By Grace Murphy
Child Care, one of the most popular electives at Fair Lawn High School, is once again in full-swing. A particularly unique high school course, Child Care is in high-demand among students who are interested in becoming teachers themselves. The class, open to interested FLHS seniors who choose to apply to the program their junior year, focuses on early childhood development before transitioning into real teaching experience, including planning lessons and teaching preschool children.
The average day for preschoolers in Child Care begins with exercises learning about the date and weather, before splitting into small groups for their lessons. This is then followed by a full-group activity, like a song or game. The day then ends with playtime and storytime.
Two sessions of preschoolers attend FLHS for about two hours daily, and split into small groups, each with a senior FLHS student as their teacher. The seniors teach about four lessons per week, allotting one day to create their weekly lesson plans, each aligned to actual NJ state learning standards. The seniors are also given a theme and a letter of the week, which their lessons must center around.
The ultimate goal for seniors: prepare preschool students for kindergarten. This is done, for example, by teaching preschoolers the letters of the alphabet and their corresponding sounds. Some preschool students may even begin reading by the time they exit the program.
“Some kids can already read here on their own, some kids are making a lot of progress towards that, some came in with very little background knowledge about their sounds and letters. So we try to cater our lessons to the kids and what they need and where they’re comfortable learning,” said Jennifer Bell, teacher of the Child Care program.
Bell, originally a teacher at Warren Point Elementary School, has run the Child Care program for seven years. Bell is also an alumna of the Child Care program herself. As a senior, Bell gained knowledge and insight about how the class runs, while forming a long-lasting appreciation for the program. Due to her experience and familiarity with the program, the previous Child Care instructor, upon retirement, approached Bell with this unique teaching opportunity and passed the baton.
“I think teaching is exciting every day because you’re working with kids who all have different personalities and every day is different. Even though you can do the same things year to year, potentially, the class could take it very differently each year,” Bell said.
As Bell explains, every student is different and responds to lessons differently; this applies to both seniors and preschoolers. The seniors are given a weekly focus chart, which includes either a literacy, math, or a science skill, and this acts as their “curriculum” to follow. They plan out their lessons in teams and submit lessons with an objective, standards to match the lesson, the procedures to carry out, along with ways to assess whether the students understand the lesson or not.
“The most challenging part is differentiating the lessons to fulfill the specific ability levels of the students in my group… However, this is an important skill for us as seniors because when we become real teachers, we will be able to create customized lessons based on our students' needs,” said a high school senior and member of the Child Care program.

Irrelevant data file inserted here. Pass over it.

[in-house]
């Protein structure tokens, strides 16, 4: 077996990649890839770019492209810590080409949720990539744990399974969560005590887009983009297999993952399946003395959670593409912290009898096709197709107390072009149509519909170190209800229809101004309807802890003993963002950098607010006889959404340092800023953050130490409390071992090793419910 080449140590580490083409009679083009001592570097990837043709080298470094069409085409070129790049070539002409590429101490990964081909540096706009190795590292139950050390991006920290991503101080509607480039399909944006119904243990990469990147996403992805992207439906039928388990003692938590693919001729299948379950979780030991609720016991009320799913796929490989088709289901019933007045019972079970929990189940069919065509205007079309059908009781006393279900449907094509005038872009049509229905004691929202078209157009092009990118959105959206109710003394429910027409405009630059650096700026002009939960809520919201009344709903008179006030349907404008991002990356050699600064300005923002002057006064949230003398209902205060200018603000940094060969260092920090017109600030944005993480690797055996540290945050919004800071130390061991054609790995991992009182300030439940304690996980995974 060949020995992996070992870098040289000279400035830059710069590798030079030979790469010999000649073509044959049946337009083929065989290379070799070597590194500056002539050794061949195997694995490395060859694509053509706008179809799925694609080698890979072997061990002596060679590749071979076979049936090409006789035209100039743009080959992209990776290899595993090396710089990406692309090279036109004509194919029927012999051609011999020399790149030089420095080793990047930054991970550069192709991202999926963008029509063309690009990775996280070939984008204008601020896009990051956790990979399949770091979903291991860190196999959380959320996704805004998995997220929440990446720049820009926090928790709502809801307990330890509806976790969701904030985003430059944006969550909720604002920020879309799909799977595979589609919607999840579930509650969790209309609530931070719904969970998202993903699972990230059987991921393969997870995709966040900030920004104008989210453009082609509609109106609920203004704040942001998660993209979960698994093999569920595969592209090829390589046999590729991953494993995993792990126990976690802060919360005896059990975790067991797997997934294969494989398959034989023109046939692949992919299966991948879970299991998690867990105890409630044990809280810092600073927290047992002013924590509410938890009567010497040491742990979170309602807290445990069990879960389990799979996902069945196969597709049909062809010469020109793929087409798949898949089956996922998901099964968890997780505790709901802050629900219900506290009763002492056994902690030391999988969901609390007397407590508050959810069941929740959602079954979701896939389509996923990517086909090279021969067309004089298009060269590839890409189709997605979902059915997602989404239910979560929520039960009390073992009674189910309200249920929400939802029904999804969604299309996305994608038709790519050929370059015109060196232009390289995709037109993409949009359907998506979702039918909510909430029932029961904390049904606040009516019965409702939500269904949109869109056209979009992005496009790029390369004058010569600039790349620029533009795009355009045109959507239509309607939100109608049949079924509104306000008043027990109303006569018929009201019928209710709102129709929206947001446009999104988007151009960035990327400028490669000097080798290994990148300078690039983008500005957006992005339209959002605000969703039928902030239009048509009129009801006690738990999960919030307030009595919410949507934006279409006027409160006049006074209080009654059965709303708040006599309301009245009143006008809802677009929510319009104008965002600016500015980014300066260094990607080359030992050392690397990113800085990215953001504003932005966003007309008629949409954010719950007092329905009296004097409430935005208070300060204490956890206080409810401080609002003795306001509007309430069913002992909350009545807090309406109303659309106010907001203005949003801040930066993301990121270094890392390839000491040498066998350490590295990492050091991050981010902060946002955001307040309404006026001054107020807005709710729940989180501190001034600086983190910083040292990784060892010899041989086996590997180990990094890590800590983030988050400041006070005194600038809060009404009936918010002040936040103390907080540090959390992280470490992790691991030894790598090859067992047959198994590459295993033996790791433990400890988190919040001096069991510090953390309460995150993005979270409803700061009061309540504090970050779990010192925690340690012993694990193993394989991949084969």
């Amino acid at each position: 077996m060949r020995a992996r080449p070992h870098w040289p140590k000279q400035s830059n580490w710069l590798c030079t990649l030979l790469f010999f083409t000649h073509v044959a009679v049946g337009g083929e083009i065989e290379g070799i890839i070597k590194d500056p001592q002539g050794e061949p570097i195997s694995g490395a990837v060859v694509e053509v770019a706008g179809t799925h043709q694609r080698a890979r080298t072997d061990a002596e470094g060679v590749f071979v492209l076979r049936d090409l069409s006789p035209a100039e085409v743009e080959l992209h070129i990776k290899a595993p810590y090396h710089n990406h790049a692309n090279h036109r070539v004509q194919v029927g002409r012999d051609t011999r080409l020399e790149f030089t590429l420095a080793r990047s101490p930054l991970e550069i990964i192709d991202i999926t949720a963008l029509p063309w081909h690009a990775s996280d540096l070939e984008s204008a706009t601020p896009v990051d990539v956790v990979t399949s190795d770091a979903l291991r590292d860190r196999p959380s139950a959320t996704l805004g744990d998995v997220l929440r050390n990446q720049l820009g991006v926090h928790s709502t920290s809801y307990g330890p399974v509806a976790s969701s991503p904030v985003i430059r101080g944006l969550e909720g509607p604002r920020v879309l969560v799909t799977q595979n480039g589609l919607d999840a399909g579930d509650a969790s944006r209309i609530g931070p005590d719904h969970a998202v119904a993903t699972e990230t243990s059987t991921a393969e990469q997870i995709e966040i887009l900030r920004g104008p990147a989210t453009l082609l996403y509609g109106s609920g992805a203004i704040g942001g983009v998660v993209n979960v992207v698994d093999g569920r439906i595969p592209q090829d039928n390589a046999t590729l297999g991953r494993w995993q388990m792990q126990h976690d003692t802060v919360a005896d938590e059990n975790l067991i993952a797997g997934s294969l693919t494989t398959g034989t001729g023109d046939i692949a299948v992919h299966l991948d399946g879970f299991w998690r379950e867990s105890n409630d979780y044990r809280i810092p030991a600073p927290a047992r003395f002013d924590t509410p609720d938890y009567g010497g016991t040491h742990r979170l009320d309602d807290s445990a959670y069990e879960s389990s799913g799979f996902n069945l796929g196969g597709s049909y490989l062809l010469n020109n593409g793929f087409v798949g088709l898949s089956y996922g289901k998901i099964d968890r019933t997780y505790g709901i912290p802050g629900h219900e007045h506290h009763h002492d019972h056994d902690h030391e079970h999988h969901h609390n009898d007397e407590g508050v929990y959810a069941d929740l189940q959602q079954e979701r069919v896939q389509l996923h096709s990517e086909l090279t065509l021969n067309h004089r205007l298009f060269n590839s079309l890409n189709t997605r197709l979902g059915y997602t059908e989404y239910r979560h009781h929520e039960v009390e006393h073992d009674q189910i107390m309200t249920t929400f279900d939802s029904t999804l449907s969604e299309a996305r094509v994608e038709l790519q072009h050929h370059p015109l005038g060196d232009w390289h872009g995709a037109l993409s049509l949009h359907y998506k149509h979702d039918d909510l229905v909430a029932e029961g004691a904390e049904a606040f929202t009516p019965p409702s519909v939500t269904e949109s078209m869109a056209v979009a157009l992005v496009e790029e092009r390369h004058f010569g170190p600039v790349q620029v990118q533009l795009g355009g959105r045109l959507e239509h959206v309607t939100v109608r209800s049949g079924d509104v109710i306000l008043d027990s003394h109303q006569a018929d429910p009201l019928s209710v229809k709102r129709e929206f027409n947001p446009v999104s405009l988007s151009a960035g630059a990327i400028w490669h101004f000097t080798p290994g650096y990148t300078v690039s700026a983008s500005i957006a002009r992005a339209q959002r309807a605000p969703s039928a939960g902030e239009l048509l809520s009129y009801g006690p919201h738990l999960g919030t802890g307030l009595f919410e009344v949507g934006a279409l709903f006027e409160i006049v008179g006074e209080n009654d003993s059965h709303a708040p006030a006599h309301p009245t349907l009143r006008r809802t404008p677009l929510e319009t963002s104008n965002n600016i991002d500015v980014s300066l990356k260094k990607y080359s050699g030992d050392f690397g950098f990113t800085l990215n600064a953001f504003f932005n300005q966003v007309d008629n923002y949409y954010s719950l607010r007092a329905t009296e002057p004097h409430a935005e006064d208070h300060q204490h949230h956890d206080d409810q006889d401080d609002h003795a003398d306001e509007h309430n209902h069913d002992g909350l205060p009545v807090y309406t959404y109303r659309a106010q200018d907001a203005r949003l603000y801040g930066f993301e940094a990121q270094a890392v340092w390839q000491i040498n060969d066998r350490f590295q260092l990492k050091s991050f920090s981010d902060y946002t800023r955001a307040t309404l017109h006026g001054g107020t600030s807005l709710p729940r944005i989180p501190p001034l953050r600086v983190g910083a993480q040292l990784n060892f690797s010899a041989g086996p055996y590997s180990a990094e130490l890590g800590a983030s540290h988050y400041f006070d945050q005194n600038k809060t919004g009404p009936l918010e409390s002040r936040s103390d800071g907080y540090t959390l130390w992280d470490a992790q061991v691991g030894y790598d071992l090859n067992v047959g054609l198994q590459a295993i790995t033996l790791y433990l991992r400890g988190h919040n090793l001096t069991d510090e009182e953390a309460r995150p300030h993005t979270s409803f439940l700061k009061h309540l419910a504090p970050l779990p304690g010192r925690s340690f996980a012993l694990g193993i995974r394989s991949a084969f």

Another element the seniors must consider is how to keep the kids engaged and entertained during their lessons. A favorite annual lesson of Bell’s centers around St. Patrick’s Day, when the preschoolers build “leprechaun traps” in a STEM-centered lesson. The appeal of lessons like these is that although they are a lot of fun for everyone involved, they’re also a great way to teach children certain skills, like how to build something or think critically through a hands-on activity.
“My favorite memory from Child Care, so far, was teaching my patterns lesson because several concepts that the students have been learning really clicked for them. The curriculum for the preschoolers always builds on itself and the students' lineage is very evident and exciting. In this lesson the students were able to connect shapes, colors and numbers and apply them to creating patterns,” said a senior student in the Child Care program.
While this program prepares young children for kindergarten, it also prepares seniors for future careers in education. The seniors enrolled in this class are simultaneously teaching and learning. The course provides an important insight into the amount of preparation and creativity required to create successful lessons, giving students a clearer understanding of whether or not it is a field they ultimately want to pursue.
“The most valuable lesson I have learned is that trial and error is the most important method a teacher can use. If the students are not successful that does not mean that we did not do a good job; it just means that we must restructure the lesson to better adapt and accommodate the needs of our students. We must take risks and try things outside of our comfort zones because that is the only way to improve ourselves and our students,” a senior student said.
Whether every senior in the program ultimately decides to pursue a career in education or not, every participating student can take something valuable away from this class.
“I think that the biggest thing they take away from this class, even the ones who don’t necessarily want to be a teacher, they have learned so much about working with kids that it’s going to be great for if they’re a parent one day, dealing with situations that arise that you might not be prepared for, learning that preparation is key, and… hopefully the seniors walk out of here feeling a sense of respect for the teachers that they have, but also proud of themselves that they made an impact on these preschoolers' first schooling experience,” Bell said.
Header Credit: Jennifer Bell